Brass Hat may be the
most improbable horse of the year.
Like all breeder-owners, Fred Bradley held eternal hope. But he never
expected that a mare purchased as a yearling for $5,000 who never had
raced would produce a champion.
Or that Prized, a stallion standing for $3,500 that's been moved
to-and-from several states, would sire him.
Bradley's son and trainer, William "Buff," who foaled the now
5-year-old gelding at the family's farm in Frankfort, certainly had no
In 2004, when Brass Hat's racing career began at Turfway Park, neither
bettors nor would-be buyers witnessed much.
So everyone was stunned by Gulfstream Park's $500,000 Donn Handicap on
Feb. 4, when Brass Hat rallied through the slop from off the pace,
trouncing a strong field by five lengths. The win placed Brass Hat atop
America's handicap division.
By capturing the Donn Handicap and Grade II New Orleans Handicap at
Louisiana Downs on Jan. 7, Brass Hat earned an expenses-paid trip on March
25 to Dubai for the $6 million World Cup.
"About the only time we haven't been lucky with Brass Hat was when we
gelded him," said Fred Bradley, a Providence, Ky., native, retired Air
Force officer, former state senator and judge who caught the racing bug at
Ellis Park in the late 1930s.
The Bradleys have receive high-dollar offers for Brass Hat, but aren't
interested. "I'm not a wealthy man," said Fred. "Oh, I get by nicely with
Social Security and pensions from the Air Force, senate and from spending
14 years as a judge.
"But this horse isn't about money. He's about my family. How hard we've
all worked to get one as talented as he is and the fun and joy he's
brought us. He's a dream come true.
"I guess the only mistake we made was gelding him, probably a several
million dollar mistake. But we usually geld them all, been doing this
since 1963. Luck plays so much into a thing like this. You don't breed a
$5,000 mare that never raced to a $25,000 stud. That's why she went to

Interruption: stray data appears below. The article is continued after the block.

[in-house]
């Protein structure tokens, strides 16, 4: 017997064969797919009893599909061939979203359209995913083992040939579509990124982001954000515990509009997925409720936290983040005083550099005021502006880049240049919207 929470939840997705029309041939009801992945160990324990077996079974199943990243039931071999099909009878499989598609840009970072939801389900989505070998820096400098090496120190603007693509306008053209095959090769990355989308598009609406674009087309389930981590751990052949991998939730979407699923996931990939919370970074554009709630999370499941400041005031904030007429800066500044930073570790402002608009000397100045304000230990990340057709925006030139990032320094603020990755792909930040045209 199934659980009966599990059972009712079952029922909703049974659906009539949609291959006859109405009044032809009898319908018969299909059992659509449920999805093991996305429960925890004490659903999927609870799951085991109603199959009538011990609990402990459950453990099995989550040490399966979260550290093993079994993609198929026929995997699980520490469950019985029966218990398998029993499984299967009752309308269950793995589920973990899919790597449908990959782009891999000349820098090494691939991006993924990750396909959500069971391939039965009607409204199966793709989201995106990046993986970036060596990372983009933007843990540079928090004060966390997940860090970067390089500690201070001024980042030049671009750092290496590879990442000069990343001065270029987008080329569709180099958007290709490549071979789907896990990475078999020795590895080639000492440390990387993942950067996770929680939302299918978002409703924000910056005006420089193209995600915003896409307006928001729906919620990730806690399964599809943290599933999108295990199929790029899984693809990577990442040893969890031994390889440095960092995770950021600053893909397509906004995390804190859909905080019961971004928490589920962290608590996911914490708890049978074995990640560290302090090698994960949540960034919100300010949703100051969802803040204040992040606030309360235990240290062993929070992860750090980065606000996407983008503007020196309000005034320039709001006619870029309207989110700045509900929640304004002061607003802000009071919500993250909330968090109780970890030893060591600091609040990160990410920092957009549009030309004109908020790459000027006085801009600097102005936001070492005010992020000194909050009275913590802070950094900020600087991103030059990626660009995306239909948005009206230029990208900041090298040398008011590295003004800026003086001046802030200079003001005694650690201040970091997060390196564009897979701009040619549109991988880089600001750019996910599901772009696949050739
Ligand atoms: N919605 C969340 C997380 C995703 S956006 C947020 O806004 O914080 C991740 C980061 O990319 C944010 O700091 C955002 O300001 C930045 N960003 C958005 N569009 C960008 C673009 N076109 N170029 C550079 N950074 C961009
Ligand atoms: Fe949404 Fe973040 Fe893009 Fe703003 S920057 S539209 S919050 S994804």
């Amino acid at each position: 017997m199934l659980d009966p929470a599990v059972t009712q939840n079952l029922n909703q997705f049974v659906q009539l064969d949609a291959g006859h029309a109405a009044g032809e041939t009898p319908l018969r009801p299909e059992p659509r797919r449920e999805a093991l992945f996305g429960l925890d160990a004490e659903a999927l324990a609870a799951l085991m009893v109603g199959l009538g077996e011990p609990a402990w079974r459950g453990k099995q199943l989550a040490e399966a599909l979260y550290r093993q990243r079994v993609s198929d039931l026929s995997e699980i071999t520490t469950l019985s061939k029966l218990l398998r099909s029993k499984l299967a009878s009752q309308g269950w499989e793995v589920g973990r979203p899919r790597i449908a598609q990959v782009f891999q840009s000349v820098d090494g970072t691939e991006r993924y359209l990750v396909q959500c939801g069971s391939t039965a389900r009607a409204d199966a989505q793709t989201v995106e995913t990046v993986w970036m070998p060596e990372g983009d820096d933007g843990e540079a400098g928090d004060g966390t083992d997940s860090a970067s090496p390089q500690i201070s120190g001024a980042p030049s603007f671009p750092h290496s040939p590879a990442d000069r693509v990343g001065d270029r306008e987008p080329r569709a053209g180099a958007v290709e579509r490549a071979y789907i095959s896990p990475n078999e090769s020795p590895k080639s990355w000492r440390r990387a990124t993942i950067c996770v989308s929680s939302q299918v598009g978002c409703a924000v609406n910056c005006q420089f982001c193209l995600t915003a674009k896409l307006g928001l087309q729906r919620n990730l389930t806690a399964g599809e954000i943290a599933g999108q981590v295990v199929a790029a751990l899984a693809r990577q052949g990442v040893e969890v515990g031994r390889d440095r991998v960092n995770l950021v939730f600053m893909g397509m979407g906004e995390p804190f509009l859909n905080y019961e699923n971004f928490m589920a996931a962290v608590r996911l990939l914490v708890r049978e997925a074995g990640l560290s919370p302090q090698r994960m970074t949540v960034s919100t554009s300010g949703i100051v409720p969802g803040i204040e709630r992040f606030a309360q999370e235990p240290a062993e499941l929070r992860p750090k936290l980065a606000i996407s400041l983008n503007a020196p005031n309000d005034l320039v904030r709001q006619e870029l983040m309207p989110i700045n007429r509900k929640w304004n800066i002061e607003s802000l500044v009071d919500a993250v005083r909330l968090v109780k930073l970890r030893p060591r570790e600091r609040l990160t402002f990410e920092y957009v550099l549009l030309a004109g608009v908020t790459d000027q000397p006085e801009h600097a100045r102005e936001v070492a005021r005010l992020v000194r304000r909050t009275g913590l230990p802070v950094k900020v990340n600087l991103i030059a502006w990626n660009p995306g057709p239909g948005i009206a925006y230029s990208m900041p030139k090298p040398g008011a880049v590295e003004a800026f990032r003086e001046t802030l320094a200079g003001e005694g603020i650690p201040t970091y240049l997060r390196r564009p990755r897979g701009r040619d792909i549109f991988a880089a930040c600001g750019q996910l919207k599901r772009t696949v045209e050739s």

Prized. I liked him. He won the Breeders' Cup Turf. But you never expect
Brass Hat finished second in his first start and could have been
claimed for $15,000. Next, they tried him against straight maidens. He was
second again, and they were offered $65,000. "Seemed like a huge sum. We
accepted," said Fred.
The horse didn't pass the buyer's veterinary inspection. The buyers
Luck or fate?
Thinking the deal was completed, the would-be purchasers paid $100 to
nominate Brass Hat to Turfway's $100,000 Rushaway Stakes. The Bradleys ran
the horse in the stakes, and at 35-1, he won nicely.
"See how things go," said Fred. "You've got to be lucky, or living
right, or something."
Brass Hat spent last summer recovering from ankle surgery. Fred
Bradley, visiting the press box at Ellis Park, vowed that the horse would
come back strong.
From 13 career starts, Brass Hat, whose name is derived from his dam
Brassy -- "and officers in the military wear brass on their hats
signifying they're in charge," noted Fred -- has posted six wins (a Grade
I and three Grade IIs) and four seconds while earning $1,217,090.
The Dubai World Cup is the world's richest race. If Brass Hat can win
it, his improbable story will span the globe.
As for Fred? "In the Air Force, I landed on every continent, a lot of
places, but never Dubai. I'm going to love this because they're paying.
They pay $108,000 back to sixth place. We ought to get something back. And
have a ton of fun doing it.
"Brass Hat has brought us an unbelievable amount of joy. He's proved
what Buff can do training a good horse. That's why Brass Hat never will be
- You can contact Cliff Guilliams by e-mail at firstname.lastname@example.org